Now back to the air cleaner housing. I was concerned that the metal of the cover plates might be a little thin, so I bought two more plates and started looking for a spot welder to double them up on each side--thus making them stiffer.

I had seen the spot welders at Harbor Freight, but wasn't too impressed with them. The biggest problem I saw was that the tips were really sloppy and didn't line up with each other. However, I had read some good reviews on this forum and elsewhere, and they were on sale at HF so I decided to buy one. Just as I was about to leave for the store, something prompted me to look in the local online classified ads. Lo and behold!! Someone had a 110V version for sale in practically new condition for $60--about a third of the sale price at the store.

He was an hour away, but I jumped in the truck and beat feet to his home. Turns out he had a business building hydrogen generators and had bought the welder for some fixturing he had. He had some neat products, many of which were in production... for use in automotive and home generator applications... cool!! but I digress.

I got the welder home, and it had the same problem with the arms and tips having too much slop in them... I finally found a cheap solution for this, which I'll share in another post.

After welding the stiffener plates I felt much better about the air cleaner housing though it was a bit heavy.

I finally decided to mount it with the filter in a vertical position. This required finding yet another radiator hose with a right hand elbow and a "zag" in it to place it above the engine... for those of you that don't know, a "zag" is a technical term for the second half of a "zig-zag". ;o}

I still needed to brace it with something. I had some heavy gauge (16 ga or so) galvanized steel, so I sketched out a bracket that would attach the the side of the grill on one side, using two existing carriage bolts. The other side bolted to the bottom plate of the air cleaner.

2012-08-13_18-54-03_740.jpg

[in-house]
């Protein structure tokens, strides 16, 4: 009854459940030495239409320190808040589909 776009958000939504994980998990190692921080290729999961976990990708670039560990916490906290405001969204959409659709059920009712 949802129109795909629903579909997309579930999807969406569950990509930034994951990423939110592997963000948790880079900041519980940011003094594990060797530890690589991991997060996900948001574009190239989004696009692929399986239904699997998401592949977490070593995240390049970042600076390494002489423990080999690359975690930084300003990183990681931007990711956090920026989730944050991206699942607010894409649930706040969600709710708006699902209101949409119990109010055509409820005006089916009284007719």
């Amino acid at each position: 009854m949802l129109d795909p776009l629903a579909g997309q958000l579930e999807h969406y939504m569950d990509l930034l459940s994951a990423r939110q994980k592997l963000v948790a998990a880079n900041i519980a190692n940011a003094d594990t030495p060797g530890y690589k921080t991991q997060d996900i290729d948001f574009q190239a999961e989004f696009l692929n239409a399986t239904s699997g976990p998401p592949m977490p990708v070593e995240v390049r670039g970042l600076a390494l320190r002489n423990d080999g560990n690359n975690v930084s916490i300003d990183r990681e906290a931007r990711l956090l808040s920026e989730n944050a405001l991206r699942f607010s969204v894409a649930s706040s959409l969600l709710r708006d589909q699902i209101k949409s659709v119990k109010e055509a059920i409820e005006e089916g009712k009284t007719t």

To bend the bracket, I used a nifty little tool that I bought at Harbor Freight years ago. It's like a press brake die, but has an angle bracket with magnets that attaches to a large vise. You position your part between the two dies and turn the vise handle in... Mine is 6" wide, and made from two 3" segments. I believe you can get wider units as well...

2012-08-11_19-32-06_174.jpg 2012-08-11_19-33-11_306.jpg

2012-08-11_19-35-41_836.jpg

An added benefit was that the bracket also acts as a heat shield for the air cleaner and the top of the battery.

2012-08-13_18-54-12_150.jpg

In mounting the battery, I used a piece of 1/2" CDX plywood and covered it with yet another piece of corrugated plastic. I ran two pieces of all-thread along each side, and secured the battery to the wood with a piece of angle under the wood. The wooden platform also bolts to the center bolt by the grill... it appears pretty sturdy--time will tell.

I bought a piece of 6 ga electrical wiring for the positive battery cable. I routed it to the battery terminal of the start solenoid--using plastic wire loom where it runs close to the engine block. A piece of corrugated plastic placed vertically between the battery and engine helps insulate the battery from engine heat.

I put the grill and hood on the frame--it fits close enough that the hood latch works...

Not especially pretty, but definitely functional...

2012-08-14_18-08-01_271.jpg 2012-08-14_18-08-41_24.jpg

I love the sharp turns and easy handling of these little machines... I only wish I had a hydrostatic drive rather than the manual transaxle, but it will do nicely just the same.

Regards,

Utah Smitty

#17 KennyP ONLINE  

KennyP

    FORDoholic

  • Super Moderator
  • Staff
  • -GTt Supporter-
  • Contributor
  • Member No: 2253
  • 28,494 Thanks
  • 39,727 posts
  • Location: Collinsville, Oklahoma

Posted August 15, 2012 - 04:50 AM

Wow, US! A lot going on in that post! Glad you found the hose with the "zag", I usually find the "zig" and it won't work.
  • Utah Smitty said thank you

#18 Utah Smitty OFFLINE  

Utah Smitty

    Tractorholic

  • Senior Member
  • -GTt Supporter-
  • Contributor
  • Member No: 5557
  • 1,643 Thanks
  • 1,746 posts
  • Location: Northern Utah

Posted August 15, 2012 - 04:56 AM

Wow, US! A lot going on in that post! Glad you found the hose with the "zag", I usually find the "zig" and it won't work.



LOL!!

Well, I'm glad it's done. Now mom can mow her lawn with it instead of the big Sear GT18 she has...

Thanks for you insights and help.


US

#19 KennyP ONLINE  

KennyP

    FORDoholic

  • Super Moderator
  • Staff
  • -GTt Supporter-
  • Contributor